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This article was originally published in the January/February 1993 issue of Home Energy Magazine. Some formatting inconsistencies may be evident in older archive content.

 

 

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Home Energy Magazine Online January/February 1993


SPECIAL SECTION ON REFRIGERATORS

 

 


The Race to Make The Fridge of The Future

 

CHASING THE GOLDEN CARROT

 


A group of 25 utilities representing a quarter of the nation's electric customers has pooled $30.7 million to hasten the commercialization of more energy-efficient, less-polluting refrigerators. The Super-Efficient Refrigerator Program (SERP) will provide incentives to a single manufacturer, to be chosen through competitive bidding, to build and distribute roughly 250,000 refrigerators that are 25-50% more efficient than comparable models built according to 1993 federal appliance efficiency standards. SERP is the first so-called Golden Carrot strategy to be launched by the Consortium for Energy Efficiency, whose founding members include Pacific Gas & Electric Co. (PG&E), the Natural Resources Defense Council, the American Council for an Energy-Efficient Economy, and the U.S. Environmental Protection Agency.

The Golden Carrot program complements federal appliance standards by supporting technological innovation that will yield large and rapid increments of efficiency exceeding those standards. Perhaps even more importantly, Golden Carrot incentives are structured to demonstrate that super efficiency is not only technically feasible, but also marketable and competitive. The goal of the program is to get more efficient refrigerators into stores sooner than would would otherwise occur, and then to rely on the market to broaden consumer demand for a superior product. Golden Carrot is designed to show that utilities can be a potent force in seeding a market transformation without having to become perpetual investors to sustain that transformation.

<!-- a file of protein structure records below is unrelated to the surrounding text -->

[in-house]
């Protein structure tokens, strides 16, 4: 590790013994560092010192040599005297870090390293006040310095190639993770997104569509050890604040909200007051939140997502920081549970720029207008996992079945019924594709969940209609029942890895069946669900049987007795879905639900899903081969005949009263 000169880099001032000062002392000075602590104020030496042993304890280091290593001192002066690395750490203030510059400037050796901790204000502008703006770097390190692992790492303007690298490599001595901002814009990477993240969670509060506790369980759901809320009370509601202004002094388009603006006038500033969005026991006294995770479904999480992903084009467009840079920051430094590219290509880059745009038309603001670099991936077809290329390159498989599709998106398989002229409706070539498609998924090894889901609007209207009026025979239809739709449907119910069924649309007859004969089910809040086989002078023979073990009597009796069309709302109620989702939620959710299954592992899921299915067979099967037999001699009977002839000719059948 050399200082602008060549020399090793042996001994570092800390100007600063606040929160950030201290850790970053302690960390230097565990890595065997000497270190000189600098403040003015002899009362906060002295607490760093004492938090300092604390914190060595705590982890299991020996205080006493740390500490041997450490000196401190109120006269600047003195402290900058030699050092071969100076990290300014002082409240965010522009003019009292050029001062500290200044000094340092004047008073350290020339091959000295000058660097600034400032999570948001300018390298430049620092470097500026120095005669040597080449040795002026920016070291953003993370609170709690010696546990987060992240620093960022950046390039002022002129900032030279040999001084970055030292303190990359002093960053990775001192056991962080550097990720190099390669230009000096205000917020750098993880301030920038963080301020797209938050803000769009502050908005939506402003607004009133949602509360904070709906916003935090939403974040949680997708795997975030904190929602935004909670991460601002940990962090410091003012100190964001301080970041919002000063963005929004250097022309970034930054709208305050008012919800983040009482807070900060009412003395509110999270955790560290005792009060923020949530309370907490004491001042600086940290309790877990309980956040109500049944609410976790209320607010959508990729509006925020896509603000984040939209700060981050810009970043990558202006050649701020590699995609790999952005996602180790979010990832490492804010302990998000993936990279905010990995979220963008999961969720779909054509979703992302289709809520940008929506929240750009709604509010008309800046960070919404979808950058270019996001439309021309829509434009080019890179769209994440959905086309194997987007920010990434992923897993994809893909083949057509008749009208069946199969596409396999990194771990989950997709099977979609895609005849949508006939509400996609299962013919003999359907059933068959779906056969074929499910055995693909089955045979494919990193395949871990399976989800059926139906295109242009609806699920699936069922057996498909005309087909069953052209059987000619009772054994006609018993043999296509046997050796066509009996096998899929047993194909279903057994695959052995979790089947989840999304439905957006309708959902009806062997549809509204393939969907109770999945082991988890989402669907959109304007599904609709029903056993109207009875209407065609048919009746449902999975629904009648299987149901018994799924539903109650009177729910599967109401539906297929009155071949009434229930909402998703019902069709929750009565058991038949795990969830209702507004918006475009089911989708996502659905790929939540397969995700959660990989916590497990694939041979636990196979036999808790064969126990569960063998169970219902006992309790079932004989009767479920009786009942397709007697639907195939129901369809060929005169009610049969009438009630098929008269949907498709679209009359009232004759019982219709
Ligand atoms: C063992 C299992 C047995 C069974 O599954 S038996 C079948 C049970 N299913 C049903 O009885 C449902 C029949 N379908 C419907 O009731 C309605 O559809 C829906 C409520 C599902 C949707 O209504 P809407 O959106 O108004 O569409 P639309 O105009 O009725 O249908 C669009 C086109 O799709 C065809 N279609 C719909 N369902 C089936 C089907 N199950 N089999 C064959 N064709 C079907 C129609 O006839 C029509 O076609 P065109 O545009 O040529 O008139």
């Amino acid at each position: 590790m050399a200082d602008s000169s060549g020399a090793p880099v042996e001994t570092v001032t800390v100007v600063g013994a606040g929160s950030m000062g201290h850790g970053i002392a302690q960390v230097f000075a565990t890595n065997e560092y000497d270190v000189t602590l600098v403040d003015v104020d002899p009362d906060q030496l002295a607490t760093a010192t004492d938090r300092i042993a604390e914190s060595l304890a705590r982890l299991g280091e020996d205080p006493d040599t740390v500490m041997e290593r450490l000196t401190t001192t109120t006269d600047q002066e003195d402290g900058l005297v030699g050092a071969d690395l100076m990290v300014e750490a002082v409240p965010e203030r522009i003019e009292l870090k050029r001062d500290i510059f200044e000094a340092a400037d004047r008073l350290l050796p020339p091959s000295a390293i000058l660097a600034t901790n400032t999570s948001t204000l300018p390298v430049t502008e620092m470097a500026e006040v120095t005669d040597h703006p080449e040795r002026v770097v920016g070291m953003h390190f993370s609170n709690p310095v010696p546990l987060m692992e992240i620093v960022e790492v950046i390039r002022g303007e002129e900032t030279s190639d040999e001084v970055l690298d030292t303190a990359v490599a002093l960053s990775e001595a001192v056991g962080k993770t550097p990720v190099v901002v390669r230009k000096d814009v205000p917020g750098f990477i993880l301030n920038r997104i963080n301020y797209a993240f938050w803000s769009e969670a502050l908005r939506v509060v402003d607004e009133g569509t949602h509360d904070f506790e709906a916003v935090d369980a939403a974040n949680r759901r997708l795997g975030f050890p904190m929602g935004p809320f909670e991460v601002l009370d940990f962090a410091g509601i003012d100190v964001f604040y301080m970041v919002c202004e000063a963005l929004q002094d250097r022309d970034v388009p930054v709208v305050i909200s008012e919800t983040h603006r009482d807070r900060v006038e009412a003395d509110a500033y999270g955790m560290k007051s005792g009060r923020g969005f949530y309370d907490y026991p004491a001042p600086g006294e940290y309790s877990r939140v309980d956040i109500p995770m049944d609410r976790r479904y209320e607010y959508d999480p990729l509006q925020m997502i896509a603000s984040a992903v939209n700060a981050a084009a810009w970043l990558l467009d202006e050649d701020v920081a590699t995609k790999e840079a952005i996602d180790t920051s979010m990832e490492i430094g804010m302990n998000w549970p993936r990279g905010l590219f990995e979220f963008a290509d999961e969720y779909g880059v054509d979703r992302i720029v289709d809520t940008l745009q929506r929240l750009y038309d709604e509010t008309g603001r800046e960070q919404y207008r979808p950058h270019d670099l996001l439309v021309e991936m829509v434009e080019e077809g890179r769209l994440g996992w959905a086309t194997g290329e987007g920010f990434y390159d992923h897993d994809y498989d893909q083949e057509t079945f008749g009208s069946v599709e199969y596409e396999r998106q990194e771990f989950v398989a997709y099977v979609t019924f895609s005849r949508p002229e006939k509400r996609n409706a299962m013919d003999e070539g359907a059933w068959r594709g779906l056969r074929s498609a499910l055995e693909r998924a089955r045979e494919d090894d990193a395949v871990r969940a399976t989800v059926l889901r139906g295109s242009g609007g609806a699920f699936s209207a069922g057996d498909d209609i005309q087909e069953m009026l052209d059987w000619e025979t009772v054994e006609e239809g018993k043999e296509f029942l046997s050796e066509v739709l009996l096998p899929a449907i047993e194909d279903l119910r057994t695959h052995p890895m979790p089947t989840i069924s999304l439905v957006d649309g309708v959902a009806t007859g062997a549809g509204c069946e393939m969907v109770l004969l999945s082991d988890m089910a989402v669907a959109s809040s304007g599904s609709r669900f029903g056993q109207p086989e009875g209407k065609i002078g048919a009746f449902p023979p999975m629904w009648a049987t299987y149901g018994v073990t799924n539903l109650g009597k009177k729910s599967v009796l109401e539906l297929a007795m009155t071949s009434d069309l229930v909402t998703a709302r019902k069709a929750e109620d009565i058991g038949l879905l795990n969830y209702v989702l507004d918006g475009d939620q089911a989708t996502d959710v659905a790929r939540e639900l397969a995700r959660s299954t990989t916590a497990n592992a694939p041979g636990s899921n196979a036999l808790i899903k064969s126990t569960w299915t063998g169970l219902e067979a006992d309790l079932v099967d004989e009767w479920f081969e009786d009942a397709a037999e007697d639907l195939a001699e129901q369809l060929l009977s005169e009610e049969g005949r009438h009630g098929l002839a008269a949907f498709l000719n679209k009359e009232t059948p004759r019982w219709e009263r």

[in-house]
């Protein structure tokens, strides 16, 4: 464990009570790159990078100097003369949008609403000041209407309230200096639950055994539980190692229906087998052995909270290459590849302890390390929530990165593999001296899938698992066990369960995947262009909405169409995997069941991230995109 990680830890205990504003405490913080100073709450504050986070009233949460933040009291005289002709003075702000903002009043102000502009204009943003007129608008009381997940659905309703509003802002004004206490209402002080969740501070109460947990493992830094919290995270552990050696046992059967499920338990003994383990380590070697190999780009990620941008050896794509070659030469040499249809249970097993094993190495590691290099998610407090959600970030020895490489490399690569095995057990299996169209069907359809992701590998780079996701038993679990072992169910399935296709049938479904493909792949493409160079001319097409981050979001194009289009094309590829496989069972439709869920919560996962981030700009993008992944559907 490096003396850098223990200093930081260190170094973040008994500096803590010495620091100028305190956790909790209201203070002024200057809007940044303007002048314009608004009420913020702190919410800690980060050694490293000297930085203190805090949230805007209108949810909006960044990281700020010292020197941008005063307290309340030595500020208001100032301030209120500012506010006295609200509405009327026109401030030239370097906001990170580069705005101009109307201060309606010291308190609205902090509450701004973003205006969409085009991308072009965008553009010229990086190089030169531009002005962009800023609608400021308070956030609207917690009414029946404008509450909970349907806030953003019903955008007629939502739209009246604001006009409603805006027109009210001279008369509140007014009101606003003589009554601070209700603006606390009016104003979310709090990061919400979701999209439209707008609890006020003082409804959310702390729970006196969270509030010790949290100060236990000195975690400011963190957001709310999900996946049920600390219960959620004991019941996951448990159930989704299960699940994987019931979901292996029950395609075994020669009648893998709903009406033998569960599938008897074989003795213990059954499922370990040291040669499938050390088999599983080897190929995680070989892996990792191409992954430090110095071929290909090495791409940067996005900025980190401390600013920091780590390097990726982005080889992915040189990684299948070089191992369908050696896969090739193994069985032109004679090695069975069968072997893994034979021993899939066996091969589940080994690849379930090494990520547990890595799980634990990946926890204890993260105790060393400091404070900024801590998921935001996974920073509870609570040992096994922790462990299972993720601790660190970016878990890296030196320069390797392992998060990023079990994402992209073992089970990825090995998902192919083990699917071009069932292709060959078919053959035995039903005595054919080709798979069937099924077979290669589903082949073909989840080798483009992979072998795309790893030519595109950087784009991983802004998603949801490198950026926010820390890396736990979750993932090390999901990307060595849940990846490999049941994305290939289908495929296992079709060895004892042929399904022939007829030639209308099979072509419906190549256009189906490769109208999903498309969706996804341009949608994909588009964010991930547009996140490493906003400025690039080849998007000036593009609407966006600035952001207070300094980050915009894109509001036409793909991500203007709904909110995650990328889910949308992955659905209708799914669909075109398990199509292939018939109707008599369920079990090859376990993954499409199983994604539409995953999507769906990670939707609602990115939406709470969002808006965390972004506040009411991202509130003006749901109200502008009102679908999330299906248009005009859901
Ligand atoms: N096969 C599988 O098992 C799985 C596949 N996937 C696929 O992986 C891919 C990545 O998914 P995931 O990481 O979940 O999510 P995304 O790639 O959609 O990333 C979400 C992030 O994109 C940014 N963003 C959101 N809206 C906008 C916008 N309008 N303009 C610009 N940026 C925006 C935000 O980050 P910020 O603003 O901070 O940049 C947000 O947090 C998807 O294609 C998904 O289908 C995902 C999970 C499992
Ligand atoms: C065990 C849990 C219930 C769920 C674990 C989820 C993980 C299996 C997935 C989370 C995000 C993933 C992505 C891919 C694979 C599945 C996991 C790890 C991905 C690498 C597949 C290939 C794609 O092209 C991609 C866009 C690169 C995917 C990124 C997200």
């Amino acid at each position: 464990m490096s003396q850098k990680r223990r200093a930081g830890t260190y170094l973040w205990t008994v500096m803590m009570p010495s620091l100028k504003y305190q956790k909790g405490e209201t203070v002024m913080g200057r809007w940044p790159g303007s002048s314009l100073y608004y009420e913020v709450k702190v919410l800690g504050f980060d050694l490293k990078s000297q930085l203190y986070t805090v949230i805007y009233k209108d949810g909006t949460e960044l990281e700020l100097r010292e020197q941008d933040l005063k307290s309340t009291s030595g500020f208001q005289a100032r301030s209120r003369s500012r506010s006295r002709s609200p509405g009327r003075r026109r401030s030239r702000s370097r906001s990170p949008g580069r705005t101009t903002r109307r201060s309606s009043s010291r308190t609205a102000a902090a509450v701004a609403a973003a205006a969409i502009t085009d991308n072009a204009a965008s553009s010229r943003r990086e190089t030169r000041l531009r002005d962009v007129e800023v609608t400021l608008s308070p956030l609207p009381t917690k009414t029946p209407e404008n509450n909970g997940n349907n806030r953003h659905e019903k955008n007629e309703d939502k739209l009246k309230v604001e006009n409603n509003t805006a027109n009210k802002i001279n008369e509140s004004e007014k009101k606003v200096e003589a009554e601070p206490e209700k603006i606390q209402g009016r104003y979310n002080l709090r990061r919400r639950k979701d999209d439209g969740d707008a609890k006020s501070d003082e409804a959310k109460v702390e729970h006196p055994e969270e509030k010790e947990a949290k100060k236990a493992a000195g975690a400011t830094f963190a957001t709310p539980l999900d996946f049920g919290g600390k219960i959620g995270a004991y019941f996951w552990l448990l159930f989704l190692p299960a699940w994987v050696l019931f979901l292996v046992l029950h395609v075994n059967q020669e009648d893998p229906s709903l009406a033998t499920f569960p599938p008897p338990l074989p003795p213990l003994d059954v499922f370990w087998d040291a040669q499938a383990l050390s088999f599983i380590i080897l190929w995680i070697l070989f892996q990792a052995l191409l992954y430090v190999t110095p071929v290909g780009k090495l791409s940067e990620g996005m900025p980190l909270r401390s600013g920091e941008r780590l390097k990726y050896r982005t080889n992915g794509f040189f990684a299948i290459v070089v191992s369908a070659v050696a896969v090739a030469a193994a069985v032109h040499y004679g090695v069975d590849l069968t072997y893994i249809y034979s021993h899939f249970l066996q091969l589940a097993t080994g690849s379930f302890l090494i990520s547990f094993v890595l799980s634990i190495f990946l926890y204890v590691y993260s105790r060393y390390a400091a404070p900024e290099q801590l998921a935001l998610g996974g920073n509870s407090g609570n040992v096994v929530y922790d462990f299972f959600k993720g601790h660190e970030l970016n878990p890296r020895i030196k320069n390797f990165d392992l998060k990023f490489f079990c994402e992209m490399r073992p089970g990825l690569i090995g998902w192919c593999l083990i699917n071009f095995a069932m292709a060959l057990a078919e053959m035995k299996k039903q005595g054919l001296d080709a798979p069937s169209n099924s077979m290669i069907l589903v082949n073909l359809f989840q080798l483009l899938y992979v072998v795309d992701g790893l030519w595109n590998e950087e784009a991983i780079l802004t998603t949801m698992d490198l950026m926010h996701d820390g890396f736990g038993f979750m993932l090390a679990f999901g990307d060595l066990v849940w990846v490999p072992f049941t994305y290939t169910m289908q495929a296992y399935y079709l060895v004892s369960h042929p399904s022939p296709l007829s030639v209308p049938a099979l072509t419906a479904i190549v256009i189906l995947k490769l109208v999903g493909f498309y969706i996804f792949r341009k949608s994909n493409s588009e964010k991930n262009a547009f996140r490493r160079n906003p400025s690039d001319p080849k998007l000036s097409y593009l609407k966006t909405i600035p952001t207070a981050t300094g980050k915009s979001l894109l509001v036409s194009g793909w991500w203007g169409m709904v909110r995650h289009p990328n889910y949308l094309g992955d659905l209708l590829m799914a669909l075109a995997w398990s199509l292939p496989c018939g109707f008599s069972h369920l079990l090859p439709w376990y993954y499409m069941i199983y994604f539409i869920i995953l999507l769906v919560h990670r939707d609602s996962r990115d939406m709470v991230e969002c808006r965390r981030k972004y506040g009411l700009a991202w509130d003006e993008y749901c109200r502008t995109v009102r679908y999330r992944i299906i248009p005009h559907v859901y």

SERP intends to achieve this result by dispensing its incentive money, not as up-front support for research and development, but as payments for each refrigerator distributed by the manufacturer. The manufacturer is responsible for getting the super-efficient units into the retail distribution chain in each utility's service area at prices comparable to conventional units with the same features.

How much each utility invests depends on its avoided costs, on how much of its total demand-side management budget it wants to dedicate to this particular market, and on its estimate of how much saved energy its investment will buy. This last figure will not become clear until the winning bid is chosen, since the bid will set the incentive payment for each refrigerator delivered and, hence, the cost per kWh saved. Utilities are generally investing $1.50-$2.00 per residential account, according to guidelines suggested by SERP.

Each utility investor will receive a number of units proportional to its investment. The number of incentive payments--that is, of refrigerators manufactured--covered by this level of investment is estimated to be about 5-10% of total refrigerator sales in each utility's service area for each year of the program.